Why do developers focus on system configurability instead of simplifying the accounting bases of the system? When reading related discussions on the principle of requisite variety, I find it surprising that the focus is mostly on giving the user a myriad of options in configuring an account, such as the use of obscure units, floating exchange rates and leakage settings, which makes the system more intimidating and the accounting more complicated than necessary for a typical user. I realize most users would forgo such options, but it might make the simple users wonder if they are somehow being put at a disadvantage relative to a more configured account.
To me, requisite variety should come from having a diversity of specialized organizations that issue its own currency and which could either be rejected or accepted by market participants, similar to companies issuing its own shareholder stocks or bonds and people either buying or avoiding those shares.
I am still working on an extensive revision of Prowl. I am quite optimistic about the latest changes, as I’m beginning to see how the use of a publisher-reporter model to coordinate separate development efforts could help encourage collaborations across different currency or payment frameworks. More details to follow in about two weeks.
The goal for the remainder of this year is to create a functional online transaction mechanism between two independent currency brands. In order to do this, the following implementations must be developed and refined:
1) Reporter Site – Only a demo of intended inter-entity trade results is available so far. The actual Reporter mechanism will be distinguished from a LETS-type or Ripple administrative system as follows:
- A Reporter simply acts as an observer to this event: matching copies of a transaction record have been independently published by both entities involved.
- The Reporter’s recorded observation of that event would be available on-demand and have durability. (This feature should address potential concerns of unreliable record maintenance within each entity.)
- A Reporter does not have any idea of the spending or revenue limits of transacting entities. Those currency limits are independently determined by and within each entity.
- A Reporter’s currency brand limits must not be affected by any transaction that it observes. No payments goes through the Reporter – it simply witnesses that a specific payment has been made between two entities.
In the past, it was simply assumed that a Reporter would pull batches of published server data on a pre-determined, regular schedule. The goal for this quarter is to prototype a Reporter that could act as an observer on-demand, with copies of a specific transaction record pulled at the instance of being completed and published.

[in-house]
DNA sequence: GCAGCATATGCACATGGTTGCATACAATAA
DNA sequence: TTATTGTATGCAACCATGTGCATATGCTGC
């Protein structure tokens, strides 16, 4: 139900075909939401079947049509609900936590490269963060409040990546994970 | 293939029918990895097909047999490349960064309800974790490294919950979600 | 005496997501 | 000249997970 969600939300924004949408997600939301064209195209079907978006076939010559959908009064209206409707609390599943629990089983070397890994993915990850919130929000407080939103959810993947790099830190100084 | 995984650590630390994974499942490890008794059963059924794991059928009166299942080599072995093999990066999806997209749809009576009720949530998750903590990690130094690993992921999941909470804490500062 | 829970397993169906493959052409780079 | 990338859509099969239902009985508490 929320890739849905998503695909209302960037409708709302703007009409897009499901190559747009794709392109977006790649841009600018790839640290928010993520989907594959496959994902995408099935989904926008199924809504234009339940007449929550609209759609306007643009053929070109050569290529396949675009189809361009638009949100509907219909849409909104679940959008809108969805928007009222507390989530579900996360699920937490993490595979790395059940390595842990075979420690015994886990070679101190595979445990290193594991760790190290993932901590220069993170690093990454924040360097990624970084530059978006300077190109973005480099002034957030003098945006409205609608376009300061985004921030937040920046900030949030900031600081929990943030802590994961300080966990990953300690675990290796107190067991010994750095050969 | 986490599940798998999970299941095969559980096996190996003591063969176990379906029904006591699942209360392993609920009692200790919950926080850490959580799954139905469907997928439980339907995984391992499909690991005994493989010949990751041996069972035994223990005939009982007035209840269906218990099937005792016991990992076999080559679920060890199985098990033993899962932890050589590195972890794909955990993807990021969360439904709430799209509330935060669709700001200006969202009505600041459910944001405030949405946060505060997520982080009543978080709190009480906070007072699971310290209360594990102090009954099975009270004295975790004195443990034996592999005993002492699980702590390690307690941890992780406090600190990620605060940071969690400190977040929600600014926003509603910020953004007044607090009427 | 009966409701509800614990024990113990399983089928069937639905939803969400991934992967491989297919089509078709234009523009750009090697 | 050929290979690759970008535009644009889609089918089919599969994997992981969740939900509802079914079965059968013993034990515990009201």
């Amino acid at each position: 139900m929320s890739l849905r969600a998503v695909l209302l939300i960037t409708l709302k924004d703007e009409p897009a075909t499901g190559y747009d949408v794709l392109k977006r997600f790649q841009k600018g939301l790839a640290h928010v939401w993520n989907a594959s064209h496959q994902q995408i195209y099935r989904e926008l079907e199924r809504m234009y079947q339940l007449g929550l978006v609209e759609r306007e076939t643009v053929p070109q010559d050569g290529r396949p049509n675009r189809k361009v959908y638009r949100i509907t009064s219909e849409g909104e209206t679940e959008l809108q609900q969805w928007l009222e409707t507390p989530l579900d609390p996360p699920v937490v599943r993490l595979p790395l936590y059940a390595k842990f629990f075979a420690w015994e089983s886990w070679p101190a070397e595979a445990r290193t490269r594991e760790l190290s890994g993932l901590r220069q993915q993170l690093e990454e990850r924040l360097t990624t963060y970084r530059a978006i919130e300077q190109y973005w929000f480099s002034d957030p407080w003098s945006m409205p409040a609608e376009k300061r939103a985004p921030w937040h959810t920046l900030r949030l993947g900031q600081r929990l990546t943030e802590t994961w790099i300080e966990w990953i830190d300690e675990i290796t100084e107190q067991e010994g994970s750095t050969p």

2) Prowl Updates – The Prowl standards will be abstracted even more. The reporting standards will be more generalized in order to accomodate available and future server platforms. The on-demand Reporter must be able to recognize Prowl standards in order to generate its own record of published transactions.
The Q3 results are not exactly inline with my initial goals. I still have not conducted a trade with another independent currency brand (not really surprised), and I am still working on the implementation. The Q3 highlights are:
2) A Reporter-ICB Index demo has been created.
I will post my Q4 goals within a week.
I have a created a mock-up of an independent currency brand (ICB) index here. The ICB index is a desired end result of the Reporter Module, as far as back-end programming is concerned. This demo is not as interactive as I initially planned, but it should do for now. The fourth quarter is coming up, so I need to review my Q3 results and reprioritize once again. More updates later.
I have just uploaded a browser-compatible presentation – The NASDAQ of Independent Currency Brands -using Eric Meyer’s S5 system. I also tried Slidy and DOMslides, but eventually found S5 to be simpler to use. The new presentation has only 18 slides and gives what I think is the best overview so far of the satconomy framework and implementation. Even though there is no audio on the slides, a lot of the bullet points are self-explanatory. So please take a look and enjoy the presentation.